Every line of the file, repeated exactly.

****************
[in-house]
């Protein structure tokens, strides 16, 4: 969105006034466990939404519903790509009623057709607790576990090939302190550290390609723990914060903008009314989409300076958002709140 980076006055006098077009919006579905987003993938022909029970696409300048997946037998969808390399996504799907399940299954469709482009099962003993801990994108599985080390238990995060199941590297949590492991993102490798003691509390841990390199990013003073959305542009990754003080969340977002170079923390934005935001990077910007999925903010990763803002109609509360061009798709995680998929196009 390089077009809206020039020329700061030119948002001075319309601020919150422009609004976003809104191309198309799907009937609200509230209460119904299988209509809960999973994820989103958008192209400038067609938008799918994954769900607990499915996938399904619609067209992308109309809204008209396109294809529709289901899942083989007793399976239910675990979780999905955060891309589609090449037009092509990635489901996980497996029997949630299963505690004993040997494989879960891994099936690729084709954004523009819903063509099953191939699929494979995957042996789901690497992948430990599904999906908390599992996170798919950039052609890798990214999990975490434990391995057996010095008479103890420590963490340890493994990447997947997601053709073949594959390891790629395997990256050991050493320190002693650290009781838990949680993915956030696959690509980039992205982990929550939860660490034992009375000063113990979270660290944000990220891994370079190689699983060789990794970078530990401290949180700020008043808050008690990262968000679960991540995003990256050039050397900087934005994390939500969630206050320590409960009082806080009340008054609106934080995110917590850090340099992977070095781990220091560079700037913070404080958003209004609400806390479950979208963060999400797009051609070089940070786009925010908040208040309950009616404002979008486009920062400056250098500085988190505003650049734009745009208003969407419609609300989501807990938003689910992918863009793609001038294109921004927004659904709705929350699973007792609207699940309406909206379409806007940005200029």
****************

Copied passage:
[in-house]
């Protein structure tokens, strides 16, 4: 969105006034466990939404519903790509009623057709607790576990090939302190550290390609723990914060903008009314989409300076958002709140 980076006055006098077009919006579905987003993938022909029970696409300048997946037998969808390399996504799907399940299954469709482009099962003993801990994108599985080390238990995060199941590297949590492991993102490798003691509390841990390199990013003073959305542009990754003080969340977002170079923390934005935001990077910007999925903010990763803002109609509360061009798709995680998929196009 390089077009809206020039020329700061030119948002001075319309601020919150422009609004976003809104191309198309799907009937609200509230209460119904299988209509809960999973994820989103958008192209400038067609938008799918994954769900607990499915996938399904619609067209992308109309809204008209396109294809529709289901899942083989007793399976239910675990979780999905955060891309589609090449037009092509990635489901996980497996029997949630299963505690004993040997494989879960891994099936690729084709954004523009819903063509099953191939699929494979995957042996789901690497992948430990599904999906908390599992996170798919950039052609890798990214999990975490434990391995057996010095008479103890420590963490340890493994990447997947997601053709073949594959390891790629395997990256050991050493320190002693650290009781838990949680993915956030696959690509980039992205982990929550939860660490034992009375000063113990979270660290944000990220891994370079190689699983060789990794970078530990401290949180700020008043808050008690990262968000679960991540995003990256050039050397900087934005994390939500969630206050320590409960009082806080009340008054609106934080995110917590850090340099992977070095781990220091560079700037913070404080958003209004609400806390479950979208963060999400797009051609070089940070786009925010908040208040309950009616404002979008486009920062400056250098500085988190505003650049734009745009208003969407419609609300989501807990938003689910992918863009793609001038294109921004927004659904709705929350699973007792609207699940309406909206379409806007940005200029």